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  • Writer's pictureLouise Stobbs

You can't know what you don't know

I want to talk about something all of us experience when we start to really learn about horse behaviour and start to explore kinder training methods. Guilt.

This is something I come across with most of my clients as they obviously want to do the best for their horse and end up berating themselves for not knowing better in the past, when in reality, they were doing what they thought was best. They sought professional advice and followed it, how were they to know the advice might not necessarily be in the horse’s best interests? It is completely normal to keep horses stabled 20+ hours a day, to keep them isolated, to rig them up in contraptions when they’re too “fresh” and to be rough with them to make them “safe” to handle. Much of the horse world is still very stuck in the past, it’s hard to find the right people to learn from as all of it can sound so convincing, especially if everyone is doing the same thing.

I look back at how I trained my horses and things that I used to do and I feel tremendous guilt, I wasn’t great at controlling my temper and I pushed too hard, it took me a long time to realise I had to train myself to regulate my emotions too. I was also surrounded by professionals who I was taking advice from and trying to emulate. It starts from being a child at the riding school where I was taught to kick and pull and smack and growl to get the pony to do what I want with no thought to how the pony was feeling or why they were being “stubborn”. This carried through as I got older, there was always a strong undercurrent that I was “being too soft” and it was just because I was nervous, horses need to be told. When I tentatively started to query whether a horse was in pain eyes would be rolled and I was made to feel stupid, so I carried on trying to fit in with and impress these professionals, after all who am I to question them?

I didn’t understand horse behaviour and the more I started to read, the more I started to question what was going on in front of me. I started getting into the more “alternative” horsemanship training as I was able to buy my first horse (and couldn’t handle him as I had no idea what I was doing and had no business buying a foal 🥲) and I don’t want to take anything away from that because, at the time, this training was life changing to me, I viewed horses in a completely different light and it sent me off down the path I’m now on all these years later. The best trainers are always keeping an open mind, seeking new information and evolving. It is not about flitting from one “method” to another, there are things I learned ten years ago that I still use today in one way or another, I have just refined things in a way that fits with the knowledge I have now.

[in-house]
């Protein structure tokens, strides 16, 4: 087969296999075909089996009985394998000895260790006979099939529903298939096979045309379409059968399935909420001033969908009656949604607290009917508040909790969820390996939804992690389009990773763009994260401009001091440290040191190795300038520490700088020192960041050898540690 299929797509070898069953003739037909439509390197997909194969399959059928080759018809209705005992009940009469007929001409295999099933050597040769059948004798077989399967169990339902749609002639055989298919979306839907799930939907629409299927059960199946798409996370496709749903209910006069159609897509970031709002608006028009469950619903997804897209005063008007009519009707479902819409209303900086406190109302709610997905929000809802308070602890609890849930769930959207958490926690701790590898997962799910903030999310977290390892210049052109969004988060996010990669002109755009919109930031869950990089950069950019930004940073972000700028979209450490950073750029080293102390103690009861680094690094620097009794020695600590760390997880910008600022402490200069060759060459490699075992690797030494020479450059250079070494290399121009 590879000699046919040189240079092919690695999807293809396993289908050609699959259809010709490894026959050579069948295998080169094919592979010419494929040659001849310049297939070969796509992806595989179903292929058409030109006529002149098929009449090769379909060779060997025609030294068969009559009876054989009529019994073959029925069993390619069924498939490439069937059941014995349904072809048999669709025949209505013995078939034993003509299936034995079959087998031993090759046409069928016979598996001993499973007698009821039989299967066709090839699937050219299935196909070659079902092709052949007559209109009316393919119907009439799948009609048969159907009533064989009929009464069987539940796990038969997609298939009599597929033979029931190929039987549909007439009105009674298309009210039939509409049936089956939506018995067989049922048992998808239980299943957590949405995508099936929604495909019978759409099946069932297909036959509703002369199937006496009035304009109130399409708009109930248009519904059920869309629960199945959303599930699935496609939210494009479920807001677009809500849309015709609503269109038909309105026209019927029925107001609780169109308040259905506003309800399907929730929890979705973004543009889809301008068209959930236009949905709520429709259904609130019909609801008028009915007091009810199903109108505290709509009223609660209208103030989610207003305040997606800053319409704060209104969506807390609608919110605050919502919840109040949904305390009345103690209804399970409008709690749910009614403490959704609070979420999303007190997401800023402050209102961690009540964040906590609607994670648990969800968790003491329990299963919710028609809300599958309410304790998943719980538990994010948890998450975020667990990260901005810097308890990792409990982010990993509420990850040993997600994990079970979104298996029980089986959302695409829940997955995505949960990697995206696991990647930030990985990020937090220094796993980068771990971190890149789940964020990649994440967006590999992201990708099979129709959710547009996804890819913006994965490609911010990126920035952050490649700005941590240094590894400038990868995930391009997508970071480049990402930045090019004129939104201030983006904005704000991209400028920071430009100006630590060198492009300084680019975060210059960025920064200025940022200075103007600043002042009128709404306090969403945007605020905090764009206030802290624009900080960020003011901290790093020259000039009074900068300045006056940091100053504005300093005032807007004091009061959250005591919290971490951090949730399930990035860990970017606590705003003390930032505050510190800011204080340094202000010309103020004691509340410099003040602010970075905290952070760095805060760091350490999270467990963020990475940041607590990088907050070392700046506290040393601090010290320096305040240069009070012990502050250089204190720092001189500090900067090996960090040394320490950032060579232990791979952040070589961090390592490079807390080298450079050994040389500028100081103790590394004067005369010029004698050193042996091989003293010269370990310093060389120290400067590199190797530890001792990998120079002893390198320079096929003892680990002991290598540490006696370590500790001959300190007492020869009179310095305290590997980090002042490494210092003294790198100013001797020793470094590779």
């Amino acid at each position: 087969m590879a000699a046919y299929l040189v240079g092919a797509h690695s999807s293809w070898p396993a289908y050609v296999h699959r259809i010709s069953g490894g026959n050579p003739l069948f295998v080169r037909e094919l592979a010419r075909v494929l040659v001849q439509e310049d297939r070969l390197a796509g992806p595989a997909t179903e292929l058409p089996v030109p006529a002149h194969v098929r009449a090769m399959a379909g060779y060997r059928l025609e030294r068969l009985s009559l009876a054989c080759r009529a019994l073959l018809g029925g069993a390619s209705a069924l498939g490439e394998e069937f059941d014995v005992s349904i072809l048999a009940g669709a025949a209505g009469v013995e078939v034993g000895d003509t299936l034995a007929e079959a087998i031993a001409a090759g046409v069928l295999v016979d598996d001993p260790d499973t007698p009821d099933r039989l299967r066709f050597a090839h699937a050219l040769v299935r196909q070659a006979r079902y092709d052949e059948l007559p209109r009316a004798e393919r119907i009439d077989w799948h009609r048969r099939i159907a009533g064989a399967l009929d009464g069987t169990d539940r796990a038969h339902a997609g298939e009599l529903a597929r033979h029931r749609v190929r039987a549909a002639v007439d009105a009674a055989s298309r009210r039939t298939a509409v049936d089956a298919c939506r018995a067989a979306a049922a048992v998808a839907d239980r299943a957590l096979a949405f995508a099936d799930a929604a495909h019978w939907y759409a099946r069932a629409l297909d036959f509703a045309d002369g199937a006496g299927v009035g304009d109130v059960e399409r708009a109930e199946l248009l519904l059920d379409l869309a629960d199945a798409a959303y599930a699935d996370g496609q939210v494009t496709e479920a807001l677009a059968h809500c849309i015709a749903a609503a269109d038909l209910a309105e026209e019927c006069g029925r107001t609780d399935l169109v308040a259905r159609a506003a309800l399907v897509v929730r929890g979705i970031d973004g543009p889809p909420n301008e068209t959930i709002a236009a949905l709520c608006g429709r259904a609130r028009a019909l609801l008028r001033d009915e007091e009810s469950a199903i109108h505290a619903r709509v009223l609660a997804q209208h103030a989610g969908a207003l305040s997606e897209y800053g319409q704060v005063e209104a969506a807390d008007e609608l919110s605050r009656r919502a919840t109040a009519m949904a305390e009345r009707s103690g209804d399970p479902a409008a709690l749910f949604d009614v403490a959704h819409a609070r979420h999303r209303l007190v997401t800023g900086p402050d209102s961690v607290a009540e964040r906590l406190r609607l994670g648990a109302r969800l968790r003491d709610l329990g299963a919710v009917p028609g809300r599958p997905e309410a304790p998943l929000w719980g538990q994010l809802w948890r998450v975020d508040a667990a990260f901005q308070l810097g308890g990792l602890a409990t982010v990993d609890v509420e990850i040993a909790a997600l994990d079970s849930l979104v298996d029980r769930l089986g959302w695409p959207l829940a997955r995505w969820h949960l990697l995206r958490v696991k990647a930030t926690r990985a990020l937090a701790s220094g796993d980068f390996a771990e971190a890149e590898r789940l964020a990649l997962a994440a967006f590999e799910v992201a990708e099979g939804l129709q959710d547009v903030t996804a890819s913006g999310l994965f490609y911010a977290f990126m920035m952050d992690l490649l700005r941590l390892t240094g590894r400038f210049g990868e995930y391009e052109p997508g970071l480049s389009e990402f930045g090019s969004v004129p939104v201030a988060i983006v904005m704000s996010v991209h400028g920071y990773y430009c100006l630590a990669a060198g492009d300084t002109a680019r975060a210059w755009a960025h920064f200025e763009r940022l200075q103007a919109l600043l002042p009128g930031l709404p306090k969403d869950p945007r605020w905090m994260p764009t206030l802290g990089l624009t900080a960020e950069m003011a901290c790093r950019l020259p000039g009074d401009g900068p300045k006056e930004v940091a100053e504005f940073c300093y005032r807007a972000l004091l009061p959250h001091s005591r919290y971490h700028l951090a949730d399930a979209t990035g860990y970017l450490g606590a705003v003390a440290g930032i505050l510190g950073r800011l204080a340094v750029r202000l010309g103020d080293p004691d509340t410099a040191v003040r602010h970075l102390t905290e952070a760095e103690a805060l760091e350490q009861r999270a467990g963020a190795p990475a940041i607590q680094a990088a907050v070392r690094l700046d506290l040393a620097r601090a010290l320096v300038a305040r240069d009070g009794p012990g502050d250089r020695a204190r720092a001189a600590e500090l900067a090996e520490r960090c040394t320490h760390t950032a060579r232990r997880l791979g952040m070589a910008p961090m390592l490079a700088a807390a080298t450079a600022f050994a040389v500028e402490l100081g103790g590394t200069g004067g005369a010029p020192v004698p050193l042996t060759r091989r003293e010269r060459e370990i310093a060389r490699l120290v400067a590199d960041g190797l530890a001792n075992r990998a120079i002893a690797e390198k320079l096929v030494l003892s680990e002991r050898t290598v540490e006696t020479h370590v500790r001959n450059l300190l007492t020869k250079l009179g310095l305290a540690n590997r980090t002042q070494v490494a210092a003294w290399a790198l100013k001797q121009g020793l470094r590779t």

In the last year or so I have really started to understand what healthy posture and movement is and how incorrect so much of what we have been taught is, we are so used to seeing horses working in dysfunction, even at high levels of competition, that we don’t see it for what it is 😕. It feels like the missing link for me, I cringe at the way I was working horses even two years ago because of the effect I now know it was having on their bodies, but you can’t know what you don’t know!

Sometimes people aren’t ready to address this, it is natural to be defensive over things we’ve done because nobody wants to feel like they’ve done something to cause their horse stress, discomfort or health issues, but unfortunately not wanting to acknowledge it doesn’t change things for the horse. There is also naturally a push back in your brain, if you love jumping your horse, you really don’t want to hear that maybe he’s not strong enough to be jumping right now, it’s much easier mentally to go to a different trainer who will tell you he’s fine and to crack on, there’s plenty of them out there because they don’t understand healthy movement either 😶.

It’s a very emotional topic and one to navigate with care but don’t let what you’ve done in the past hold you back from changing things now just because it feels difficult. There is so much information available online now about the detrimental effects of many management and training practices, the support is out there if you want it. Please feel free to message me if you want some recommendations for free resources on anything.

I still struggle with this all the time, I am constantly learning and spend a huge amount of my spare time researching as much as I can to find the best way forward. I have brilliant professionals around me who are an unending source of support and have also been through similar experiences to get where they are today. It is a work in progress to try and forgive myself for not knowing better for my horses before they were damaged by it.

Once we know better we can, and must, do better for our horses. That’s the best gift we could ever give them. ❤️

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